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Review of J. Michael Bailey, The Man Who Would Be Queen (2003)

Review of J. Michael Bailey, The Man Who Would Be Queen (2003)

©2003, 2013 by Dallas Denny

Source: My review of J. Michael Bailey’s The Man Who Would be Queen.

J. Michael Bailey. The Man Who Would Be Queen. (2003). Joseph Henry Press.




It’s interesting that Michael Bailey gets a lot of one star and a lot of four and five star reviews on these pages, but almost nothing in between.  I suspect that’s happening for three reasons:  first, because Bailey has organized his allies and supporters to write good reviews (many of the five-star reviews start out with interestingly similar descriptions of Bailey and his work); second, because Blanchard’s autogynephilia theory resonates with some transsexuals, who are, just as are Bailey’s critics, politically organized; and third, because transsexuals are so incensed by Bailey’s deliberately provocative tone that they are angry and want to protest a book that demeans and stereotypes them (and it does).  And yes, there are some very upset transsexual women who would like nothing better than to see Bailey go down in flames and are doing their best to see that he does.

If Bailey had written a credibly scientific book which received a political response like the one he is getting, it would be frightening.  He didn’t write that book.  What he did write was a book stuffed with smug proclamations about who people are and asserting, often and loudly, and without sufficient evidence, that their own lived experience and self-examination is subservient to the god of science (which he invokes in name only.  Certainly he does NOT carefully build the sort of persuasive case that would allow him to definitely state his beliefs as fact (and he repeatedly so states).  He does cite the work of Ray Blanchard, but he acts as if Blanchard himself has built an unimpeachable case for his interpetation of his data.  Even Blanchard’s data are suspect; certainly his interpretation of them is questionable and in the opinion of most workers in the field, wrong.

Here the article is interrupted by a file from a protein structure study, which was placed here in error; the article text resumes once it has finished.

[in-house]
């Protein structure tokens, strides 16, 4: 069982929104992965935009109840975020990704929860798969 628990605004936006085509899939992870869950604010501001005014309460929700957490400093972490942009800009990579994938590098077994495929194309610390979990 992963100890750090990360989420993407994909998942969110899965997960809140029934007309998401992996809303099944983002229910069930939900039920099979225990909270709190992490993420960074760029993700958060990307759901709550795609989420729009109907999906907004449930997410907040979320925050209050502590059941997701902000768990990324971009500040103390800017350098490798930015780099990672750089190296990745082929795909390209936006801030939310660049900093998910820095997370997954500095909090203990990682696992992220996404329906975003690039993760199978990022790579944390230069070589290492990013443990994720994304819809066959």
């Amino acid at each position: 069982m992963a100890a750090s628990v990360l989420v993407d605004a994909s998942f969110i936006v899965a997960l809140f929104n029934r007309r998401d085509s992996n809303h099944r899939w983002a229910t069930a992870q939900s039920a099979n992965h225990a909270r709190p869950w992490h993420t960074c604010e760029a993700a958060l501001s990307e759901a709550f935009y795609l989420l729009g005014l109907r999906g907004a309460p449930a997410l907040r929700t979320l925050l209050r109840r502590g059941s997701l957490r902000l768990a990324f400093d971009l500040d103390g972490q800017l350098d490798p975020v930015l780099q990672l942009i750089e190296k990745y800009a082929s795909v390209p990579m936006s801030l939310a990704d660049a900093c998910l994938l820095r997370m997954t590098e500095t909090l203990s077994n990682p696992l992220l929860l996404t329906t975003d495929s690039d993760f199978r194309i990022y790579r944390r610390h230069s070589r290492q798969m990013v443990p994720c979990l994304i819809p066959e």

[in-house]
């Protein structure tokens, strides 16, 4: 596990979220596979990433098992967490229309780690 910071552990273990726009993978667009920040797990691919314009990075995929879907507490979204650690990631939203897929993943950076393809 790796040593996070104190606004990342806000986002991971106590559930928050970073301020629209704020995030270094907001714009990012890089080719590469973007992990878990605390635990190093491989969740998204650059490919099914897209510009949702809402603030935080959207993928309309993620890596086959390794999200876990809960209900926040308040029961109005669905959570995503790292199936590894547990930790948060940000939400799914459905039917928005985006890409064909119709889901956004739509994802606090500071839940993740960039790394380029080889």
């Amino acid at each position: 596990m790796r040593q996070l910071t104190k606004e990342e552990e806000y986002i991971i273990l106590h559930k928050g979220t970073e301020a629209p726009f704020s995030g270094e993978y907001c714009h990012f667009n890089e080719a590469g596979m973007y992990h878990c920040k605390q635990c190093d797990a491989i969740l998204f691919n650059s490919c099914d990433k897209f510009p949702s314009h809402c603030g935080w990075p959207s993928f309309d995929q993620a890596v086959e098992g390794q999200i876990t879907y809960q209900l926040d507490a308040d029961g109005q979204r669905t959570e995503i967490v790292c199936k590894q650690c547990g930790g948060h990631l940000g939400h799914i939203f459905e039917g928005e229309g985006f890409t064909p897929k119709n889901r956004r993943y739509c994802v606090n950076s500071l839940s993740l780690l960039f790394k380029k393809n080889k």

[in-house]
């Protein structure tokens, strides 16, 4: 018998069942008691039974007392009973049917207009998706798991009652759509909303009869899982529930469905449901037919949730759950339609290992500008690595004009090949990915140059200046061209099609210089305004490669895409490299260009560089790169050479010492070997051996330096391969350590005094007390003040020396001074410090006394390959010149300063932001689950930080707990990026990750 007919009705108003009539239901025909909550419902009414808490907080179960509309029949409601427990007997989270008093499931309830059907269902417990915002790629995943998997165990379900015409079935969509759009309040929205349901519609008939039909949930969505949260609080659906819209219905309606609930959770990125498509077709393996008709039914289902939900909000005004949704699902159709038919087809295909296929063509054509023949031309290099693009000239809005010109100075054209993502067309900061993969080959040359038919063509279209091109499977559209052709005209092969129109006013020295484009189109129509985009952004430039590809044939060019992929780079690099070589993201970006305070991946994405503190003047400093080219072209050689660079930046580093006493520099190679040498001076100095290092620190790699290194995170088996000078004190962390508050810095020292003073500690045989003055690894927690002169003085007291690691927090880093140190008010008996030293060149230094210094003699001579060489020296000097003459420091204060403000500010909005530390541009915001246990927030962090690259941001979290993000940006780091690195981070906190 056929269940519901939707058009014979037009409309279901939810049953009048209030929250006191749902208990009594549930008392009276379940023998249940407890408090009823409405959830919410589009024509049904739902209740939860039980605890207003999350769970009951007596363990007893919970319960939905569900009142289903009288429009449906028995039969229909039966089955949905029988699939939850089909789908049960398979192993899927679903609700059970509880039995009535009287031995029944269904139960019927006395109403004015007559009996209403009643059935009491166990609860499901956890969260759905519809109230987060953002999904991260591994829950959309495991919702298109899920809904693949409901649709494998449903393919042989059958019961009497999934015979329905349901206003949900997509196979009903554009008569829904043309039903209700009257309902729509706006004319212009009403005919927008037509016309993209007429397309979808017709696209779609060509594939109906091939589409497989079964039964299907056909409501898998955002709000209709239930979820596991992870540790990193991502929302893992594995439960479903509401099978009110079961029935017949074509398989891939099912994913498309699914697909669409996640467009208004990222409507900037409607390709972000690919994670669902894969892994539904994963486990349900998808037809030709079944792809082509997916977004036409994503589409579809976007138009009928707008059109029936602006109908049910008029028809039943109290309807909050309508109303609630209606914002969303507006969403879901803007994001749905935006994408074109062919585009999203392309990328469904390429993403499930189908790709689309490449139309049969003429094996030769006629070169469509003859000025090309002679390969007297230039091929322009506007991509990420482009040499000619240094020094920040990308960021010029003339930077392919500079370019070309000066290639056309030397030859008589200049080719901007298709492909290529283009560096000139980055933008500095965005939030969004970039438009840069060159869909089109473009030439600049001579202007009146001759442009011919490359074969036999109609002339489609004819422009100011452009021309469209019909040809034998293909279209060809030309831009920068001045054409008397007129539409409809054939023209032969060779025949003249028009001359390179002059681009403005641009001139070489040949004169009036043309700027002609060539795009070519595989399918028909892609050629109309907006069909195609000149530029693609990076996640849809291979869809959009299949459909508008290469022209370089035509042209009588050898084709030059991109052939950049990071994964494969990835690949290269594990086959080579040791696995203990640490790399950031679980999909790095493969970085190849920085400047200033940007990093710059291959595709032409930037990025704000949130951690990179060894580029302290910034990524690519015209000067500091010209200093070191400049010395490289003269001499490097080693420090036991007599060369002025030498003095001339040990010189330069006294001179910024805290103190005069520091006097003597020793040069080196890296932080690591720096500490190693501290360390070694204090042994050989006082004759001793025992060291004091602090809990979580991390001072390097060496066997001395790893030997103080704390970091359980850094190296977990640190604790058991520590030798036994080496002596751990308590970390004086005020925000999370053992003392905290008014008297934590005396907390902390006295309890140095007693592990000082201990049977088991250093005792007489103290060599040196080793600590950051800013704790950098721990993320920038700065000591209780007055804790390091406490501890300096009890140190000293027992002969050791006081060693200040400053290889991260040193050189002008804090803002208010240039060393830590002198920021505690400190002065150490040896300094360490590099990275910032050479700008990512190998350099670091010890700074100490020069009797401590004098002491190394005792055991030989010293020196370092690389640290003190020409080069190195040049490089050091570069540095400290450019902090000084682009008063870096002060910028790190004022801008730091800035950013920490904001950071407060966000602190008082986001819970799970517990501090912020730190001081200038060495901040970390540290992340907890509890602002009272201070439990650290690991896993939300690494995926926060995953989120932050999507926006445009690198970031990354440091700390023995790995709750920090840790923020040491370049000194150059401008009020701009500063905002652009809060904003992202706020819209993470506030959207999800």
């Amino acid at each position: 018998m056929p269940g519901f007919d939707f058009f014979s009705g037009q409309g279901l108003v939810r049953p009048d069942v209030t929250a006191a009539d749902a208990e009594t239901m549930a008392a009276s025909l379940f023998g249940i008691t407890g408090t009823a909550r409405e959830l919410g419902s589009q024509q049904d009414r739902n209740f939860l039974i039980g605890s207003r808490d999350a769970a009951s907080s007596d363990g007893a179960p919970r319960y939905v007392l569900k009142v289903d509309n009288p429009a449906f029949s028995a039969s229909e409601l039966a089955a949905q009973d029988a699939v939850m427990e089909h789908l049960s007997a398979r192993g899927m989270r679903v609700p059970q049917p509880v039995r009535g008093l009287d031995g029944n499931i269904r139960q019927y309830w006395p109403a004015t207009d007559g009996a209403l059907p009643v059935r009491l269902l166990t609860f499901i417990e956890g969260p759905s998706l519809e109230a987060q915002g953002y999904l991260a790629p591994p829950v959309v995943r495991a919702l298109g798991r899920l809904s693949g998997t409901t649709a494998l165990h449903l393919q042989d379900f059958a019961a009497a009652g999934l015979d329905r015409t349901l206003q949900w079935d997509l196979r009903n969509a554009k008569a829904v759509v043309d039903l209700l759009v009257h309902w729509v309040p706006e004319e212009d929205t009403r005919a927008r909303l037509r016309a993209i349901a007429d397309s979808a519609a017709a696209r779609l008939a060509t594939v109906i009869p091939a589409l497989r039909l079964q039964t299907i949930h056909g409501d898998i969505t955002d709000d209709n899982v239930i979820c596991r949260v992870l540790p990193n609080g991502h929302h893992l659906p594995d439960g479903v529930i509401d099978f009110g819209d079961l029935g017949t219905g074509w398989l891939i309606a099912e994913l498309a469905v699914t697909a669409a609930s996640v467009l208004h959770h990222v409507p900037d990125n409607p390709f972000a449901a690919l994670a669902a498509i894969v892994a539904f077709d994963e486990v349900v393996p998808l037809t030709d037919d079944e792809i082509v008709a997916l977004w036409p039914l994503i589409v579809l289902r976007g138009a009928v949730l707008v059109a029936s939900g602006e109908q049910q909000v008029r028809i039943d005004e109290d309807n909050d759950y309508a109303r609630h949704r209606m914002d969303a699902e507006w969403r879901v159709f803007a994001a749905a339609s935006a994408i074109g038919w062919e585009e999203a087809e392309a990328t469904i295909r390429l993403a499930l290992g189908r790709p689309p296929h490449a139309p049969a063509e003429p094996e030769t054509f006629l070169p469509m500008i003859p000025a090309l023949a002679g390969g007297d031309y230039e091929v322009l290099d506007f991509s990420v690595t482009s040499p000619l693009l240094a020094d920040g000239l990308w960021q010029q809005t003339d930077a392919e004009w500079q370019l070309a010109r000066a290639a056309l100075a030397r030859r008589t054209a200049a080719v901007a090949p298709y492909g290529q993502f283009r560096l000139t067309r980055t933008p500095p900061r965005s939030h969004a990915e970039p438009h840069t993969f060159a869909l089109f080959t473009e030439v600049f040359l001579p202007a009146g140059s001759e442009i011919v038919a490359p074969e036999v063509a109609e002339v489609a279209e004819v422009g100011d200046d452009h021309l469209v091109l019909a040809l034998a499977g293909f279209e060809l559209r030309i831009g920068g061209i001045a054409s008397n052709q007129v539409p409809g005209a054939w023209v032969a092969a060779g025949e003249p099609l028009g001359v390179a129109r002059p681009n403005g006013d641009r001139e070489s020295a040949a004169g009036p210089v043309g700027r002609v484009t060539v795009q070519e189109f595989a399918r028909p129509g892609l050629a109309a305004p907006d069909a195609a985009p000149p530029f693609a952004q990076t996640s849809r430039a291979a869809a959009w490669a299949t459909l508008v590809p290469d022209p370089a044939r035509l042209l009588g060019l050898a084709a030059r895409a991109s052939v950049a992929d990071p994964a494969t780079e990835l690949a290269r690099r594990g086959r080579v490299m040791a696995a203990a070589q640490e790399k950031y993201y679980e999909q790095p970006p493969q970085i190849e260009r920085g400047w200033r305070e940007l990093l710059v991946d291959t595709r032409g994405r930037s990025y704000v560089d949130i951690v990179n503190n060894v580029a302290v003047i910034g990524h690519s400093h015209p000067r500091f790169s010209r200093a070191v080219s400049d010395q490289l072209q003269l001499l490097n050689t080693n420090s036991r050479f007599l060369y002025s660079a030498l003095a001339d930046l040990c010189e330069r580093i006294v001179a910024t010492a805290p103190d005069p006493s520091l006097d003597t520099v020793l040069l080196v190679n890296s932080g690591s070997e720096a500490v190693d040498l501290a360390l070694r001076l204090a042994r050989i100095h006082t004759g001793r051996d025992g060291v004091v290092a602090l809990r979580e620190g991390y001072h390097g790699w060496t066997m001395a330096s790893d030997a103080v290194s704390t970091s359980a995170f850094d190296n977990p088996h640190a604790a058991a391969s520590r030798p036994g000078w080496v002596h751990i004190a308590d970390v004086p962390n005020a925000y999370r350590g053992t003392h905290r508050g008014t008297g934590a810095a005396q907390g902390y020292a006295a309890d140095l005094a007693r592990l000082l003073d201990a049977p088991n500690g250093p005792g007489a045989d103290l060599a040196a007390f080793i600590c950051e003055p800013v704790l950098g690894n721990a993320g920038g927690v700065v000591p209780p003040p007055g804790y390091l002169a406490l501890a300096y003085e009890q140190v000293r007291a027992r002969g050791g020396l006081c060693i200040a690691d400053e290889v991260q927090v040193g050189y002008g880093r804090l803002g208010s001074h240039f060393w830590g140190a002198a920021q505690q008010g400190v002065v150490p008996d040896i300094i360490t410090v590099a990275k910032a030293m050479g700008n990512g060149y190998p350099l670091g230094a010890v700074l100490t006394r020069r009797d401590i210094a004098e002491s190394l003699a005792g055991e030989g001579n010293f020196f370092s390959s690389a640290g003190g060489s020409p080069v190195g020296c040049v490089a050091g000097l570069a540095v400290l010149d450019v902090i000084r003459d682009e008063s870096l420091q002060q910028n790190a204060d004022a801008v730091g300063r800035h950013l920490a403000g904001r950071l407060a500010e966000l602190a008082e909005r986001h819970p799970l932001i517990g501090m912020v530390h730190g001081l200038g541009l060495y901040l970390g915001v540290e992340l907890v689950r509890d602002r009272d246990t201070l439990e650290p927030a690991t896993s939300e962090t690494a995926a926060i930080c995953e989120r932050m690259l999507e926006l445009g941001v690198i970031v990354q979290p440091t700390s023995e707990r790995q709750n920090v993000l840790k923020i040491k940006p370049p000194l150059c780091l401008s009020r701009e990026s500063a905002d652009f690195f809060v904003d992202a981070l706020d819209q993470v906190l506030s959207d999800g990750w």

People who don’t know much about science (and alas, this includes many, many scientists, and perhaps ever MOST of them) are often blind to the fact that the conclusions they draw from their data are political acts, often motivated by their personal political and religious and moral beliefs.  Anyone who doubts this need only read Stephen Jay Gould’s wonderful The Mismeasure of Man to see how the ideologies of those who would measure mental functioning in their fellow humans have historically twisted their own interepretations (and sometimes their data) to fit their beliefs.  Blanchard has certainly done such twisting, and Bailey is essentially acting as Blanchard’s pimp, promoting not so much Blanchard’s data as his ideology.  He makes global proclamations, definitive statements, and predictions based on this ideology, and not on the data. And that’s why The Man Who Would Be Queen is not, cannot be, honestly called science. Instead, it’s anti-science.

Those who know little or nothing about science (including all those scientists who think their data give them a clear picture of what is really happening out there in the universe [it doesn’t; paradigms fall], and those who know nothing little or nothing about transseuxalism might thing Bailey compassionate, might think him knowledgeable, might think him persuasive.  I dare say that most of those who understand the limitations of the social sciences, and those with more knowledge of transsexualism than demonstrated by Bailey (who ignores 50 years of research, except for a few studies which for some reason he likes), are not the ones giving the five star responses.  Look at them again, you’ll see most of the authors of such know nothing about transexualism.  Their five star responses show they know nothing about science.

I am forced by Amazon’s software to rate this book.  I would have preferred not to.  I’m giving it two stars because ultimately it may prove useful as a role model for how to do bad science.